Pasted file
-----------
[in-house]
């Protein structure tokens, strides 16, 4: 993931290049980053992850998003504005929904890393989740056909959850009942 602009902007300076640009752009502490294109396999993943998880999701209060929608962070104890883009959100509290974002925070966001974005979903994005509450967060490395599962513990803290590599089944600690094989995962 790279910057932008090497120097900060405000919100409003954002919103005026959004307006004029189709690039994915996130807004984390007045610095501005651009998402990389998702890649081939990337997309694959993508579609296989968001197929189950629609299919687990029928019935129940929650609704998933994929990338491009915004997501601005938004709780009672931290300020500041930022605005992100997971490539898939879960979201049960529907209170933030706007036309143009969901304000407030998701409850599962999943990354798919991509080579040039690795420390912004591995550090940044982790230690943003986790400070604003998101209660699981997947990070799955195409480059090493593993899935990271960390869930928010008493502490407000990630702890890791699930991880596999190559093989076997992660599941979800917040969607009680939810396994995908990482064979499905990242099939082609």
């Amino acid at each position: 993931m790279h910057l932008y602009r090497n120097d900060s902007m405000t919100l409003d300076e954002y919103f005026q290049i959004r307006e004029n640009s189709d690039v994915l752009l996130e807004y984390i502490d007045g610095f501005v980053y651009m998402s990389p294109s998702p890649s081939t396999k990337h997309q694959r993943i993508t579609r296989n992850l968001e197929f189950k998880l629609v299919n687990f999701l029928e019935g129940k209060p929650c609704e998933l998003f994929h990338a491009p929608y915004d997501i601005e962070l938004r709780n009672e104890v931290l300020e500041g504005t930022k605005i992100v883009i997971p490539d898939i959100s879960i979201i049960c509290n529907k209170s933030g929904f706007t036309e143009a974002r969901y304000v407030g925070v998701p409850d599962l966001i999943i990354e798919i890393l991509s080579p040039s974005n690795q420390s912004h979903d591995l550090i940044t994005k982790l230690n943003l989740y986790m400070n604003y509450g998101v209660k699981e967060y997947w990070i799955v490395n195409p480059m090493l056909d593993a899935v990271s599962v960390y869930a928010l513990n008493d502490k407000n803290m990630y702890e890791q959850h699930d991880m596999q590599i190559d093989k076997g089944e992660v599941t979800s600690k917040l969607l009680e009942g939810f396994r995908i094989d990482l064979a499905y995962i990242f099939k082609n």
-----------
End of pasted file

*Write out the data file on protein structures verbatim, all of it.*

[in-house]
């Protein structure tokens, strides 16, 4: 993931290049980053992850998003504005929904890393989740056909959850009942 602009902007300076640009752009502490294109396999993943998880999701209060929608962070104890883009959100509290974002925070966001974005979903994005509450967060490395599962513990803290590599089944600690094989995962 790279910057932008090497120097900060405000919100409003954002919103005026959004307006004029189709690039994915996130807004984390007045610095501005651009998402990389998702890649081939990337997309694959993508579609296989968001197929189950629609299919687990029928019935129940929650609704998933994929990338491009915004997501601005938004709780009672931290300020500041930022605005992100997971490539898939879960979201049960529907209170933030706007036309143009969901304000407030998701409850599962999943990354798919991509080579040039690795420390912004591995550090940044982790230690943003986790400070604003998101209660699981997947990070799955195409480059090493593993899935990271960390869930928010008493502490407000990630702890890791699930991880596999190559093989076997992660599941979800917040969607009680939810396994995908990482064979499905990242099939082609």
């Amino acid at each position: 993931m790279h910057l932008y602009r090497n120097d900060s902007m405000t919100l409003d300076e954002y919103f005026q290049i959004r307006e004029n640009s189709d690039v994915l752009l996130e807004y984390i502490d007045g610095f501005v980053y651009m998402s990389p294109s998702p890649s081939t396999k990337h997309q694959r993943i993508t579609r296989n992850l968001e197929f189950k998880l629609v299919n687990f999701l029928e019935g129940k209060p929650c609704e998933l998003f994929h990338a491009p929608y915004d997501i601005e962070l938004r709780n009672e104890v931290l300020e500041g504005t930022k605005i992100v883009i997971p490539d898939i959100s879960i979201i049960c509290n529907k209170s933030g929904f706007t036309e143009a974002r969901y304000v407030g925070v998701p409850d599962l966001i999943i990354e798919i890393l991509s080579p040039s974005n690795q420390s912004h979903d591995l550090i940044t994005k982790l230690n943003l989740y986790m400070n604003y509450g998101v209660k699981e967060y997947w990070i799955v490395n195409p480059m090493l056909d593993a899935v990271s599962v960390y869930a928010l513990n008493d502490k407000n803290m990630y702890e890791q959850h699930d991880m596999q590599i190559d093989k076997g089944e992660v599941t979800s600690k917040l969607l009680e009942g939810f396994r995908i094989d990482l064979a499905y995962i990242f099939k082609n």